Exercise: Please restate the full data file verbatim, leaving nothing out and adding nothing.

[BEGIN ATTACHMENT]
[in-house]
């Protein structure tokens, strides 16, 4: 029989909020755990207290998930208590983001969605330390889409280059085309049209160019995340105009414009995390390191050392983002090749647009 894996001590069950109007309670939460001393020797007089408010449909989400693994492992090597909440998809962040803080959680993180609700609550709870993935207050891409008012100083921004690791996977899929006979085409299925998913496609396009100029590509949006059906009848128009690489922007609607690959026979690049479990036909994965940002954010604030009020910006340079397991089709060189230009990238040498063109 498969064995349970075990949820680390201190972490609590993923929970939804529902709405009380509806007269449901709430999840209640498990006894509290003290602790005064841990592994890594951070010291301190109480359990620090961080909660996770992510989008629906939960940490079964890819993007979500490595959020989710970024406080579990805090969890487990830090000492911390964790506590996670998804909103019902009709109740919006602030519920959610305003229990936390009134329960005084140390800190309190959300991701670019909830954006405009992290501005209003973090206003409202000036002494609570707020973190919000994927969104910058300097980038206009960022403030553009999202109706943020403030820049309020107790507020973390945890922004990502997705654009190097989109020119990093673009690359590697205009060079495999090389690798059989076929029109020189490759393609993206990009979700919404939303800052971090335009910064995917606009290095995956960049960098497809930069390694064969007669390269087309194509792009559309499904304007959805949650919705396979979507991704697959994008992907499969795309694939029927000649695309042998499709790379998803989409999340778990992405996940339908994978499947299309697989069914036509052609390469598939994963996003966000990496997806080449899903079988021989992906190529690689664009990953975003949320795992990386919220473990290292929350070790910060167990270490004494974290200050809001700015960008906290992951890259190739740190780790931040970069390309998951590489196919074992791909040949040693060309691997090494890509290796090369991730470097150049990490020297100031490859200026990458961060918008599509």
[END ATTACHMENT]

[in-house]
């Protein structure tokens, strides 16, 4: 029989909020755990207290998930208590983001969605330390889409280059085309049209160019995340105009414009995390390191050392983002090749647009 894996001590069950109007309670939460001393020797007089408010449909989400693994492992090597909440998809962040803080959680993180609700609550709870993935207050891409008012100083921004690791996977899929006979085409299925998913496609396009100029590509949006059906009848128009690489922007609607690959026979690049479990036909994965940002954010604030009020910006340079397991089709060189230009990238040498063109 498969064995349970075990949820680390201190972490609590993923929970939804529902709405009380509806007269449901709430999840209640498990006894509290003290602790005064841990592994890594951070010291301190109480359990620090961080909660996770992510989008629906939960940490079964890819993007979500490595959020989710970024406080579990805090969890487990830090000492911390964790506590996670998804909103019902009709109740919006602030519920959610305003229990936390009134329960005084140390800190309190959300991701670019909830954006405009992290501005209003973090206003409202000036002494609570707020973190919000994927969104910058300097980038206009960022403030553009999202109706943020403030820049309020107790507020973390945890922004990502997705654009190097989109020119990093673009690359590697205009060079495999090389690798059989076929029109020189490759393609993206990009979700919404939303800052971090335009910064995917606009290095995956960049960098497809930069390694064969007669390269087309194509792009559309499904304007959805949650919705396979979507991704697959994008992907499969795309694939029927000649695309042998499709790379998803989409999340778990992405996940339908994978499947299309697989069914036509052609390469598939994963996003966000990496997806080449899903079988021989992906190529690689664009990953975003949320795992990386919220473990290292929350070790910060167990270490004494974290200050809001700015960008906290992951890259190739740190780790931040970069390309998951590489196919074992791909040949040693060309691997090494890509290796090369991730470097150049990490020297100031490859200026990458961060918008599509």